Opinion

Slut Walk defies sexual assault philosophy | Amy Johnson

On June 19, a number of Federal Way natives travelled to Seattle to participate in the Slut Walk.

“Slut walks” have quickly become international events, in response to a Toronto police officer stating earlier this year that “women should avoid dressing like sluts in order not to be victimized.”

In 2009, 51 rapes were reported in Federal Way, fueling the desire for local representation in this event.

I wasn’t at the Slut Walk, so my friends sent me pictures. Included were photos of signs that read, “My dress can’t say yes; only I can,” “Real men take NO for an answer,” and “Jesus [hearts] sluts.”

This spring, I wrote about the annoying fact that, although the vast majority of sexual assault perpetrators are men, the vast majority of education about sexual assault prevention is aimed at women, teaching them how to stay safe by altering their behavior. The underlying assumption seems to be that if a woman is attacked, she did something to provoke it — or at the very least, didn’t do all she could to prevent it.

What would it look like if we shifted that philosophy 180 degrees? What if the underlying belief was that, if a woman is attacked, her attacker is 100 percent at fault? Here’s a peek at how PR might change to accomplish this shift (credit to Angela Scott):

1. Don’t put drugs in people’s drinks in order to control their behavior.

2. When you see someone walking by themselves, leave them alone.

3. If you pull over to help someone with car problems, remember not to assault them.

4. Never open an unlocked door or window uninvited.

5. If you are in an elevator, and someone else gets in, don’t assault them.

6. Use the buddy system. If you are not able to stop yourself from assaulting people, ask a friend to stay with you while you are in public.

7. Always be honest with people. Don’t pretend to be a caring friend in order to gain the trust of someone you want to assault. Consider telling them you plan to assault them. If you don’t communicate your intentions, the other person may take that as a sign that you do not intend to rape them.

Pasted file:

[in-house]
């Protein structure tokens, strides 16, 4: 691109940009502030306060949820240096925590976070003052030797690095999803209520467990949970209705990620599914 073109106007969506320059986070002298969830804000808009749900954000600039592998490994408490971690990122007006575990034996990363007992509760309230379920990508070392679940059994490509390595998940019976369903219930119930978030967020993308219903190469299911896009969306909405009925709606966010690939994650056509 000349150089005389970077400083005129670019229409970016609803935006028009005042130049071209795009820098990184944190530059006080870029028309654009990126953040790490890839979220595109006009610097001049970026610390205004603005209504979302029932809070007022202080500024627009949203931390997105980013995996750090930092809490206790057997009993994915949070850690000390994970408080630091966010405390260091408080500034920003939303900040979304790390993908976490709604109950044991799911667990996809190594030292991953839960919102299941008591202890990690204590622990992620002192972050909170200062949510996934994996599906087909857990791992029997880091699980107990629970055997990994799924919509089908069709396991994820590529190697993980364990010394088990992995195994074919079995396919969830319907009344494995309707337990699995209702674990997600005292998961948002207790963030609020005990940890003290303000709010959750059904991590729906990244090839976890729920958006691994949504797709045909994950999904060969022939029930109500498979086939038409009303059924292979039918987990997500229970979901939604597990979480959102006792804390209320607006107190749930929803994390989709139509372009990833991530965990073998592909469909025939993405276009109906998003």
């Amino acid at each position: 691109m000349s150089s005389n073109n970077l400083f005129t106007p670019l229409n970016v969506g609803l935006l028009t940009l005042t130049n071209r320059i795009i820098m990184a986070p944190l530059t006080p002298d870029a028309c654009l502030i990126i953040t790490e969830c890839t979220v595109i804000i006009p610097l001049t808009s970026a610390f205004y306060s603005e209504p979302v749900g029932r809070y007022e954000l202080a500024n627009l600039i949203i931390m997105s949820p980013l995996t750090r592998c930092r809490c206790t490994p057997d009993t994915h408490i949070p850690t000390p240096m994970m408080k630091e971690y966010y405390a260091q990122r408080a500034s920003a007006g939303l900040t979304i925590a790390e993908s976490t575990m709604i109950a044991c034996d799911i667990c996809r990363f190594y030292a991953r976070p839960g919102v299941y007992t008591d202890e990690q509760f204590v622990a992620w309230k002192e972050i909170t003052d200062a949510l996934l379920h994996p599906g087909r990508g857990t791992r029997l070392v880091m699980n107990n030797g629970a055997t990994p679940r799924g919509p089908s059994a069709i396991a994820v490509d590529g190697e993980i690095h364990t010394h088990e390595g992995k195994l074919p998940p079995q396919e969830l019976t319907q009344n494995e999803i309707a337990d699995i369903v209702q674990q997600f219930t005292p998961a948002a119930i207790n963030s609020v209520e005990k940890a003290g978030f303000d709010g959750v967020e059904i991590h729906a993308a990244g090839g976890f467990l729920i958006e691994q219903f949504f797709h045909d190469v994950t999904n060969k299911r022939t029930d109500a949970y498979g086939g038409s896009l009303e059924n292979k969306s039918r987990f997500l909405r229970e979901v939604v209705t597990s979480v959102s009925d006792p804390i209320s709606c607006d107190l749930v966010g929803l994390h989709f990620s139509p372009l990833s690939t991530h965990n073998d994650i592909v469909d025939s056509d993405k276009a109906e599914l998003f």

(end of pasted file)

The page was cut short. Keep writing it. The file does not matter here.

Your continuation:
8. Don’t forget: you can’t have sex with someone unless they are awake.

9. Carry a whistle. If you’re worried you might assault someone accidentally, you can hand it to the person you’re with so they can blow it if you do.

10. Don’t assault people.

Silly? I don’t think so. We need some serious shaking up in our communities about who to blame for rape. Survivors of assault often report feeling re-victimized by the process of reporting and prosecuting a perpetrator. Character assaults, using a survivor’s sexual history against her or him, suggesting the survivor was in the wrong place or wearing the wrong thing — this all implies the victim is to blame for the assault.

It is no wonder that the justice department estimates that more than 60 percent of rapes go unreported, bringing Federal Way rape statistics to more like 130 per year.

Using strong visuals and radical action to create change isn’t new. Instead of uniting in fear, the Slut Walk supporters— women and men — have united in solidarity over creating a cultural norm of safe, positive, consensual sexual experiences for all people.

So, Federal Way, where do you stand? I’m sure we can organize a more local Slut Walk next year. Care to join me?

Other resources

If you or someone you know has been the victim of sexual assault, there is help.

• Rape, Abuse, Incest National Network (RAINN): www.rainn.org. Features resources, a free confidential online hotline, and a national sexual assault hotline at (800) 656-4673.

• King County Sexual Assault Resource Center (KSARC): www.kcsarc.org. Local resources, counseling referrals and sexual predator notification 24-hour resource line: (888) 998-6423.

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